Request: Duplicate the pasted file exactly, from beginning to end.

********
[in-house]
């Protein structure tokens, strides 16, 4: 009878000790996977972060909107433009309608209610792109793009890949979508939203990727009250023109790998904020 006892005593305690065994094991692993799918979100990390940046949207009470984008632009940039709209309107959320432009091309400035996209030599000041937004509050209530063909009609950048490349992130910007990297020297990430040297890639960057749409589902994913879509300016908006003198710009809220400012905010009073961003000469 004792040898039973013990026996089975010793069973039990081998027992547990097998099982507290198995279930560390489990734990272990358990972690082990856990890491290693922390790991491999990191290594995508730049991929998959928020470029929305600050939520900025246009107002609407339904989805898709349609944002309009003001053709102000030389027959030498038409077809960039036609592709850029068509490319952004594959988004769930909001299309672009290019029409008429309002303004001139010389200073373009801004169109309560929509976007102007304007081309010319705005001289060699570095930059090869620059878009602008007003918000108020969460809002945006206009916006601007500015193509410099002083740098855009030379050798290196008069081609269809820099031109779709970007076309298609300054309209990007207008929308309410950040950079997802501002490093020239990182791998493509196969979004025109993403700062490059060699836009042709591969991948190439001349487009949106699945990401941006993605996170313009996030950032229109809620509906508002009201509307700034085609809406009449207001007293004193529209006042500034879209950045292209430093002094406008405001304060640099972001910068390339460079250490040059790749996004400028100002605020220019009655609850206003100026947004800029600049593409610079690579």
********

[in-house]
């Protein structure tokens, strides 16, 4: 009878000790996977972060909107433009309608209610792109793009890949979508939203990727009250023109790998904020 006892005593305690065994094991692993799918979100990390940046949207009470984008632009940039709209309107959320432009091309400035996209030599000041937004509050209530063909009609950048490349992130910007990297020297990430040297890639960057749409589902994913879509300016908006003198710009809220400012905010009073961003000469 004792040898039973013990026996089975010793069973039990081998027992547990097998099982507290198995279930560390489990734990272990358990972690082990856990890491290693922390790991491999990191290594995508730049991929998959928020470029929305600050939520900025246009107002609407339904989805898709349609944002309009003001053709102000030389027959030498038409077809960039036609592709850029068509490319952004594959988004769930909001299309672009290019029409008429309002303004001139010389200073373009801004169109309560929509976007102007304007081309010319705005001289060699570095930059090869620059878009602008007003918000108020969460809002945006206009916006601007500015193509410099002083740098855009030379050798290196008069081609269809820099031109779709970007076309298609300054309209990007207008929308309410950040950079997802501002490093020239990182791998493509196969979004025109993403700062490059060699836009042709591969991948190439001349487009949106699945990401941006993605996170313009996030950032229109809620509906508002009201509307700034085609809406009449207001007293004193529209006042500034879209950045292209430093002094406008405001304060640099972001910068390339460079250490040059790749996004400028100002605020220019009655609850206003100026947004800029600049593409610079690579």